November 7, 2013 at 3:27 PM
SOUTH ORANGE, NJ – The universe is coming to South Orange with the opening of the “Captivating Cosmos” exhibit at the Pierro Gallery Thursday evening, Nov. 7.
The exhibit is curated by Alyssa Dreliszak and Meaghan O’Connor, a pair of graduate students in Seton Hall University’s graduate museum professions program, and will run through Dec. 21.
“Advances in the study of such theories as black holes, parallel universes, and the curving of spacetime have forced physicists to walk the line between science and philosophy,” reads the Pierro Gallery’s website. “The Captivating Cosmos explores the ways that artists have sought to give experiential meaning to these obtuse ideas.”
The pieces featured in the exhibit were hand-picked by Dreliszak and O’Connor from a pool of tri-state artists, with a handful of pieces selected from farther west.
“For the most part we looked at artists from North Jersey and New York,” Dreliszak said. “But we also picked a lot from Connecticut and Pennsylvania, and even a few from Minnesota.”
According to her, all of the pieces chosen for the exhibit were designed to combine the mystery of the unexplored galaxy with the beauty of art, creating an intersection between the two that will interest everyone in the community.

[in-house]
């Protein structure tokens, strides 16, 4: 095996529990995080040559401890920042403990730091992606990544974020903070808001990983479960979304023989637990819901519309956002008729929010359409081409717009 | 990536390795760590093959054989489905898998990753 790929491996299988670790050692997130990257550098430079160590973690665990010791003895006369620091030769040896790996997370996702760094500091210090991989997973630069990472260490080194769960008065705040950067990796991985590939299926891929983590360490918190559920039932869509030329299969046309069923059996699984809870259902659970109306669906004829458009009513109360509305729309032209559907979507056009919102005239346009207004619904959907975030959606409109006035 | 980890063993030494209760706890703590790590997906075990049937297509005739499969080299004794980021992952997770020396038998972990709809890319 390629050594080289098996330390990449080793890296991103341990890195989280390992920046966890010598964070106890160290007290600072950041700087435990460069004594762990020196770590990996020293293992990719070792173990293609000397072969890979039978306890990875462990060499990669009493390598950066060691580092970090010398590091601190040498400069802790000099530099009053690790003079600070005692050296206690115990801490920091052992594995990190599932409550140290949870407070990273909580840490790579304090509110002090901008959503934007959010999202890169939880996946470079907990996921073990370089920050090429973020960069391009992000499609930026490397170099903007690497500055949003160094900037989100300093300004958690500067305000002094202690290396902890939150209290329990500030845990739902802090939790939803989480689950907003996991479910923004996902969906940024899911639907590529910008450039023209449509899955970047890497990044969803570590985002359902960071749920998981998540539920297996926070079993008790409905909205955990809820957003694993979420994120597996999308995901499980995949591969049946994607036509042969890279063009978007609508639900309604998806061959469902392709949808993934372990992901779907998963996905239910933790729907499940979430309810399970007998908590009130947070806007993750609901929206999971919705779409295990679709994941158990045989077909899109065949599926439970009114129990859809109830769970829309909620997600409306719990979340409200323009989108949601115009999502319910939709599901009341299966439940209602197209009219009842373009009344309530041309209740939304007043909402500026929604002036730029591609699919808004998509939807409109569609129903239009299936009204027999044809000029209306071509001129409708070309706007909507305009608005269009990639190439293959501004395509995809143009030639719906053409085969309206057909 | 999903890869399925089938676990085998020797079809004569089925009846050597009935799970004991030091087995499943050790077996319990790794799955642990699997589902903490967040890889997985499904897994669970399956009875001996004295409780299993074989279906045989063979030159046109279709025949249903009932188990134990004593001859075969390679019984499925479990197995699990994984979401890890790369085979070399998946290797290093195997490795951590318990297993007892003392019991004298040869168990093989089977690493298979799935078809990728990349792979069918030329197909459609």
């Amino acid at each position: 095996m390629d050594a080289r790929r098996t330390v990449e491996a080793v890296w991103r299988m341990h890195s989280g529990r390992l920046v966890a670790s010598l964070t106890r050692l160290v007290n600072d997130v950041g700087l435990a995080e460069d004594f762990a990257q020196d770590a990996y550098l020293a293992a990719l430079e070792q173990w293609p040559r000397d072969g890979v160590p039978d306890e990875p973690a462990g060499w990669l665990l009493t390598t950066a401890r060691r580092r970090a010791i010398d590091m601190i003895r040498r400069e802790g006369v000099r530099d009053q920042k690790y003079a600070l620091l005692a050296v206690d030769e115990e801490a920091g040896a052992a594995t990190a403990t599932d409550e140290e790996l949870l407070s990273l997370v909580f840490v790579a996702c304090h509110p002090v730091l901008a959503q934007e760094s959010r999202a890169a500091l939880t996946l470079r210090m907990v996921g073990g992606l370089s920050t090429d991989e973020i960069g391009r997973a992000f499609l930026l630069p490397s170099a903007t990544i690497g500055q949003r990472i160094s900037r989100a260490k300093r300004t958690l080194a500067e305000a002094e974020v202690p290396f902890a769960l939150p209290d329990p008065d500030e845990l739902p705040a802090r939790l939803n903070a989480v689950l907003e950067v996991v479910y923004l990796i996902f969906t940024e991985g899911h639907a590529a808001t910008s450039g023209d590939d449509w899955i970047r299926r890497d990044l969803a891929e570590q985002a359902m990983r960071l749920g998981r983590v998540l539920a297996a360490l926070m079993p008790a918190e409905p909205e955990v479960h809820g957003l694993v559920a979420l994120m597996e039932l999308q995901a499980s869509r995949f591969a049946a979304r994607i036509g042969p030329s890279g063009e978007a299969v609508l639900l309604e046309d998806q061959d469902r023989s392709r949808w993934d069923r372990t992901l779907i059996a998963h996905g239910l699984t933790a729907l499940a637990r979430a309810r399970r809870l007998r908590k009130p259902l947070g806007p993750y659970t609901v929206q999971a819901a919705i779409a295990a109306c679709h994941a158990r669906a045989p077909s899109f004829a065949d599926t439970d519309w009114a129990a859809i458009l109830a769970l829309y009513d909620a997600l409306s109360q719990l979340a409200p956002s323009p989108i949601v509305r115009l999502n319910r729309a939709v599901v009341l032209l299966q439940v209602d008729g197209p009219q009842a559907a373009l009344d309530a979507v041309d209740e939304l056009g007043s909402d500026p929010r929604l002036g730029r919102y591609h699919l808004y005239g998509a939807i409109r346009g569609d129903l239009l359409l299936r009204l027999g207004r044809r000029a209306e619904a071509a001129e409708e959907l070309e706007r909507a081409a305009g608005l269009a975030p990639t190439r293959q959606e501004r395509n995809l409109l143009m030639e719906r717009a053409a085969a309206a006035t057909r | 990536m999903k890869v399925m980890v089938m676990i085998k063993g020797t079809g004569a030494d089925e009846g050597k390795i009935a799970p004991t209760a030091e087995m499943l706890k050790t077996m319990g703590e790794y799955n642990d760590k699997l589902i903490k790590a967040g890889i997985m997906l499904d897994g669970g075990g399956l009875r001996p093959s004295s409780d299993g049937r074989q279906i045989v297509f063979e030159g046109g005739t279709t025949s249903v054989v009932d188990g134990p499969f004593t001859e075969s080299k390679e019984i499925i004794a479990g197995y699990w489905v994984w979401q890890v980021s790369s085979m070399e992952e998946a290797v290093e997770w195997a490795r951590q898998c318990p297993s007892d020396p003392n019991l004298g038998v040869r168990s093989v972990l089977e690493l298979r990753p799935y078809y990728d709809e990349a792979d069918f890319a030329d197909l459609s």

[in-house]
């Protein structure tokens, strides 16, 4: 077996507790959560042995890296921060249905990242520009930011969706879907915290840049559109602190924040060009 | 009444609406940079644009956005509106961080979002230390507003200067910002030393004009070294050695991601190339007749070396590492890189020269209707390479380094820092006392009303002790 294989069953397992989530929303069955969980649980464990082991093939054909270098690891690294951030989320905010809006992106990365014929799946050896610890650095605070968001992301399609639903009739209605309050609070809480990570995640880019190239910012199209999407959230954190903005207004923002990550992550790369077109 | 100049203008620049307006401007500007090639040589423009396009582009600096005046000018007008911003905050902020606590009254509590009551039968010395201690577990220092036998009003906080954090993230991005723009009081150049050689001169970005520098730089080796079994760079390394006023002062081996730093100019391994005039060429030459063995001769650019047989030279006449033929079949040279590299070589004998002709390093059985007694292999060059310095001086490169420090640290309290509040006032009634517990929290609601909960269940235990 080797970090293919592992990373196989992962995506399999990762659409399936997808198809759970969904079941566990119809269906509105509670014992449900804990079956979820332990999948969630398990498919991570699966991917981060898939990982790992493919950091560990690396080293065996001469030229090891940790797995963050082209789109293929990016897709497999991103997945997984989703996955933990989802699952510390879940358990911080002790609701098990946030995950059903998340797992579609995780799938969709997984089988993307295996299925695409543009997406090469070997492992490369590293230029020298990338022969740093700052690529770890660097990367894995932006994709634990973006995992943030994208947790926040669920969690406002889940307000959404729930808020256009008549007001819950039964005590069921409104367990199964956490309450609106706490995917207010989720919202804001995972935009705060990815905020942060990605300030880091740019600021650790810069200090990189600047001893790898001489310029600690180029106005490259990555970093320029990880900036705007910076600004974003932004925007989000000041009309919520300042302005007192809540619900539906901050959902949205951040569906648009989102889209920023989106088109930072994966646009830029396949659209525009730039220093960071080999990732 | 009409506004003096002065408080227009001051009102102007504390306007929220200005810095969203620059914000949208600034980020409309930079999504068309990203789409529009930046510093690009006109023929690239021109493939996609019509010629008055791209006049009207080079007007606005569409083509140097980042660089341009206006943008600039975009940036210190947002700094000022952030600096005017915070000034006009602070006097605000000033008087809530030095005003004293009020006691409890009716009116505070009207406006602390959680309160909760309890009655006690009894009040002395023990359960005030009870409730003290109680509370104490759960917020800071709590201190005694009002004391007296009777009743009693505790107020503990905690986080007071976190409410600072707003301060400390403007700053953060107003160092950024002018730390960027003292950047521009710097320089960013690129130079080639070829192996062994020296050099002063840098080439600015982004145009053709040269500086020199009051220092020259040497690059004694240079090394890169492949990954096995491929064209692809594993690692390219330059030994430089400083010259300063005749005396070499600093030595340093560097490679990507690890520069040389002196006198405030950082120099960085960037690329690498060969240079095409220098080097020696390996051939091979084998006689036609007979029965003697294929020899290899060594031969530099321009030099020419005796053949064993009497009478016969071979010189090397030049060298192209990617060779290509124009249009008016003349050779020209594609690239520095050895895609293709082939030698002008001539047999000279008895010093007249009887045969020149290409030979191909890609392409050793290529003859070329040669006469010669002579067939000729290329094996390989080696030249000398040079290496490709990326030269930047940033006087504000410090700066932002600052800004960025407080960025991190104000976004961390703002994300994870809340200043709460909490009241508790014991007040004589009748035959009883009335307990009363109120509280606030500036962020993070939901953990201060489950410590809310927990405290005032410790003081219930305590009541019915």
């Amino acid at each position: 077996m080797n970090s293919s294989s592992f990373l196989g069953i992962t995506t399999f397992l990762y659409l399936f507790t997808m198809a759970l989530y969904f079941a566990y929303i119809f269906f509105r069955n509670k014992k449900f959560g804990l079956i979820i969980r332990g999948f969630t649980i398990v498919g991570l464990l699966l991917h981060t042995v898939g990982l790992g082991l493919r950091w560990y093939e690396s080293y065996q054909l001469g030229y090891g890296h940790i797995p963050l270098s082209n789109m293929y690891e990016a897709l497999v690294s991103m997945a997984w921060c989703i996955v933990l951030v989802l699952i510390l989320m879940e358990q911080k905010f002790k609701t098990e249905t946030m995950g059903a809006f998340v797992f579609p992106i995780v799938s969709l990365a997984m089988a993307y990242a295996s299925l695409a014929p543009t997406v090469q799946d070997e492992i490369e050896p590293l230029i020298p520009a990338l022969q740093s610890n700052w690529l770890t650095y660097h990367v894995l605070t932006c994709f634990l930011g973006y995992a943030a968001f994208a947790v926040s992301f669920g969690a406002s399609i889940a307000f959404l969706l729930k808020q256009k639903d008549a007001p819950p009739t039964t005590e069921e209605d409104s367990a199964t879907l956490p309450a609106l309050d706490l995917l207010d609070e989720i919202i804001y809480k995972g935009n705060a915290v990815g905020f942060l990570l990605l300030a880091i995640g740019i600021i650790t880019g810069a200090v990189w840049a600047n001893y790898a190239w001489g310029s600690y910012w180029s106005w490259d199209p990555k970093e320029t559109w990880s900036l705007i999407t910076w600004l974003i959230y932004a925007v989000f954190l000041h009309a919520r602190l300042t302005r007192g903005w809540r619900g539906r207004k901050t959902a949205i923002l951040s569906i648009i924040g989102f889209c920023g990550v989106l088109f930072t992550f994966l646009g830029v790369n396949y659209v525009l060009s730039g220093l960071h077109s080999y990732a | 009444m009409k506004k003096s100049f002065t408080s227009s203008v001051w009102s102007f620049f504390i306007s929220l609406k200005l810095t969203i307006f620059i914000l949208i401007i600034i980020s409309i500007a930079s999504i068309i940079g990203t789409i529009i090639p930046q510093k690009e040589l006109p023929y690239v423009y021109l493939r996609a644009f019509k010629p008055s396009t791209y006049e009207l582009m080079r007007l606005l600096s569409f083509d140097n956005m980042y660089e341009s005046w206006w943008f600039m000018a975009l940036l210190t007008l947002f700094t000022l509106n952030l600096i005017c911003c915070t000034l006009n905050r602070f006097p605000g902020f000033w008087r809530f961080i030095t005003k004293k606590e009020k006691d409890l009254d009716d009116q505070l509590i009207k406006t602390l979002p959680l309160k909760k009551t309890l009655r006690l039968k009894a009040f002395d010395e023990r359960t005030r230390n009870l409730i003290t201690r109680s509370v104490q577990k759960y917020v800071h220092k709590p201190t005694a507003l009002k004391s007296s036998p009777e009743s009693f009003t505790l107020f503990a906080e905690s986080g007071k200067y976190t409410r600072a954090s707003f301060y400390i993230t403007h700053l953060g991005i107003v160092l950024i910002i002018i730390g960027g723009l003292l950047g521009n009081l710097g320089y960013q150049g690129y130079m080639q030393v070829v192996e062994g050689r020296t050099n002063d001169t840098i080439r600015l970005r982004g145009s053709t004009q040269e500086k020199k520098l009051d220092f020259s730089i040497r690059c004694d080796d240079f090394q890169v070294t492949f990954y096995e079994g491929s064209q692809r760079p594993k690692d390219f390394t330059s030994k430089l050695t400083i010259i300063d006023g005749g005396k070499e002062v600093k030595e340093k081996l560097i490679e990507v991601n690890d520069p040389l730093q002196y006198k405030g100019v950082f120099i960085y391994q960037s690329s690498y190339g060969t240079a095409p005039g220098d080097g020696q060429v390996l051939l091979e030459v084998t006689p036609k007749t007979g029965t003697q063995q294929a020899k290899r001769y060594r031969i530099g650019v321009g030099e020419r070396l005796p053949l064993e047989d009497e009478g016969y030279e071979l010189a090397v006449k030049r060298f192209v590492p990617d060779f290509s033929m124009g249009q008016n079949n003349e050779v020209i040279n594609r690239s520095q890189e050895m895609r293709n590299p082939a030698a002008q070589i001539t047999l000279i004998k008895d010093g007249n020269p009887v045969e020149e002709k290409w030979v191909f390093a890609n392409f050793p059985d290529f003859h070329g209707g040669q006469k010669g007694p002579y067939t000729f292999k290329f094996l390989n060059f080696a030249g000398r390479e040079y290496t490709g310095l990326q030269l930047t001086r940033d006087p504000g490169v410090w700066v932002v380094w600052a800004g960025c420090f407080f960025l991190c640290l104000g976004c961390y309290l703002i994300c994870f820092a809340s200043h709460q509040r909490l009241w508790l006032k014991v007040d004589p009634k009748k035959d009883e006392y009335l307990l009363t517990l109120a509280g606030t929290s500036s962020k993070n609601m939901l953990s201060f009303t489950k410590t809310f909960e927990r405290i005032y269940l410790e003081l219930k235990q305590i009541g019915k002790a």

“We’ve always been very interested in the universe,” Dreliszak said. “Back when I was a kid I wanted to be an astronaut, until I realized you have to be good at math to do it. So we didn’t want to put on an event just for artists, or just for scientists. We wanted to put an educational spin on it too, so that hopefully it will appeal to the wider community.”
The artists who were able to accomplish this are those who put a creative spin on theoretical concepts in their work. Among them are David Mazure, a Pennsylvania-based painter who explores the relationship between micro and macro universal concepts, and Assunta Sera of West Orange, who puts to canvas the idea of spacetime curvature.
The collaboration between Seton Hall and the Pierro Gallery comes as a result of increased enrollment in the university’s museum professions program.
“There has been a lot more interest in (Seton Hall’s) art classes lately,” Dreliszak said. “So the powers that be at the university decided they wanted to expand beyond the on-campus Walsh Gallery, and contacted Sandy Martiny, the Pierro Gallery’s director, to host an event.”
The exhibit will be complemented by a panel discussion with local scientists and select artists in the Seton Hall library’s Beck Room on Dec. 12, where they will discuss their inspiration and how the two mediums can intersect.
In the words of Stephen Hawking: “We are just an advanced breed of monkeys on a minor planet of a very average star. But we can understand the Universe. That makes us something very special.”
The reporter is a student participating in hyperlocal journalism partnership between The Alternative Press and Seton Hall University's Department of Communication & The Arts.